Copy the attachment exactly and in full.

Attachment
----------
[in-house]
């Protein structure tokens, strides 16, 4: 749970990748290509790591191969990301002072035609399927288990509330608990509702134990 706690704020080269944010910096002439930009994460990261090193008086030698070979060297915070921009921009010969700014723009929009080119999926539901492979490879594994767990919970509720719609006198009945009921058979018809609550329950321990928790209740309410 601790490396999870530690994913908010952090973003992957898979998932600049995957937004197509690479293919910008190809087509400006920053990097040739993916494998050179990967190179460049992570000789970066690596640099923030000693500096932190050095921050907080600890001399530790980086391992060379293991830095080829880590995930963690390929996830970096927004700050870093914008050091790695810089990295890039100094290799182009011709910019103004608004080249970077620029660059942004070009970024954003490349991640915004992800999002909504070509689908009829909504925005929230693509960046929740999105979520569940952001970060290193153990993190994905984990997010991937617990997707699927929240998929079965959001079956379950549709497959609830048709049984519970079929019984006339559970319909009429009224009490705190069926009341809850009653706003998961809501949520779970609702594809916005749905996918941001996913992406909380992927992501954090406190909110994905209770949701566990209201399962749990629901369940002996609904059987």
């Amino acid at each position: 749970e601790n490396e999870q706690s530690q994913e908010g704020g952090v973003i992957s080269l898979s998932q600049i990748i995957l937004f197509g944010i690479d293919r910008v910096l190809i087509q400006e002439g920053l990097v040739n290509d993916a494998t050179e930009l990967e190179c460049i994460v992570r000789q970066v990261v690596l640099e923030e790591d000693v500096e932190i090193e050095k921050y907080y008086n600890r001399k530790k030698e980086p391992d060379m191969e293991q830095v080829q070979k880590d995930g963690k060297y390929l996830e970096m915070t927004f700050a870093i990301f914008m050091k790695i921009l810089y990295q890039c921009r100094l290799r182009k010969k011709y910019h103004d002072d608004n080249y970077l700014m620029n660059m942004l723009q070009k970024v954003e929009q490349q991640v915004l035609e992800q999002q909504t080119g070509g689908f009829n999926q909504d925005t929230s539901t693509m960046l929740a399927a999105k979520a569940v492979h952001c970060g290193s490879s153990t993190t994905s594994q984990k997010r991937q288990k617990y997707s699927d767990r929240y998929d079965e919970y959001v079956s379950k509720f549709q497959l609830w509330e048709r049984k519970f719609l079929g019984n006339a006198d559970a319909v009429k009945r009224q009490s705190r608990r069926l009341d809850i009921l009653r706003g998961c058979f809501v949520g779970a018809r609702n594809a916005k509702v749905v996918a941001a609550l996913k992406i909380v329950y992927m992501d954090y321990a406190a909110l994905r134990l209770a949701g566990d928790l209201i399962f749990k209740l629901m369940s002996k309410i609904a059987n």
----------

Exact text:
[in-house]
């Protein structure tokens, strides 16, 4: 749970990748290509790591191969990301002072035609399927288990509330608990509702134990 706690704020080269944010910096002439930009994460990261090193008086030698070979060297915070921009921009010969700014723009929009080119999926539901492979490879594994767990919970509720719609006198009945009921058979018809609550329950321990928790209740309410 601790490396999870530690994913908010952090973003992957898979998932600049995957937004197509690479293919910008190809087509400006920053990097040739993916494998050179990967190179460049992570000789970066690596640099923030000693500096932190050095921050907080600890001399530790980086391992060379293991830095080829880590995930963690390929996830970096927004700050870093914008050091790695810089990295890039100094290799182009011709910019103004608004080249970077620029660059942004070009970024954003490349991640915004992800999002909504070509689908009829909504925005929230693509960046929740999105979520569940952001970060290193153990993190994905984990997010991937617990997707699927929240998929079965959001079956379950549709497959609830048709049984519970079929019984006339559970319909009429009224009490705190069926009341809850009653706003998961809501949520779970609702594809916005749905996918941001996913992406909380992927992501954090406190909110994905209770949701566990209201399962749990629901369940002996609904059987």
């Amino acid at each position: 749970e601790n490396e999870q706690s530690q994913e908010g704020g952090v973003i992957s080269l898979s998932q600049i990748i995957l937004f197509g944010i690479d293919r910008v910096l190809i087509q400006e002439g920053l990097v040739n290509d993916a494998t050179e930009l990967e190179c460049i994460v992570r000789q970066v990261v690596l640099e923030e790591d000693v500096e932190i090193e050095k921050y907080y008086n600890r001399k530790k030698e980086p391992d060379m191969e293991q830095v080829q070979k880590d995930g963690k060297y390929l996830e970096m915070t927004f700050a870093i990301f914008m050091k790695i921009l810089y990295q890039c921009r100094l290799r182009k010969k011709y910019h103004d002072d608004n080249y970077l700014m620029n660059m942004l723009q070009k970024v954003e929009q490349q991640v915004l035609e992800q999002q909504t080119g070509g689908f009829n999926q909504d925005t929230s539901t693509m960046l929740a399927a999105k979520a569940v492979h952001c970060g290193s490879s153990t993190t994905s594994q984990k997010r991937q288990k617990y997707s699927d767990r929240y998929d079965e919970y959001v079956s379950k509720f549709q497959l609830w509330e048709r049984k519970f719609l079929g019984n006339a006198d559970a319909v009429k009945r009224q009490s705190r608990r069926l009341d809850i009921l009653r706003g998961c058979f809501v949520g779970a018809r609702n594809a916005k509702v749905v996918a941001a609550l996913k992406i909380v329950y992927m992501d954090y321990a406190a909110l994905r134990l209770a949701g566990d928790l209201i399962f749990k209740l629901m369940s002996k309410i609904a059987n």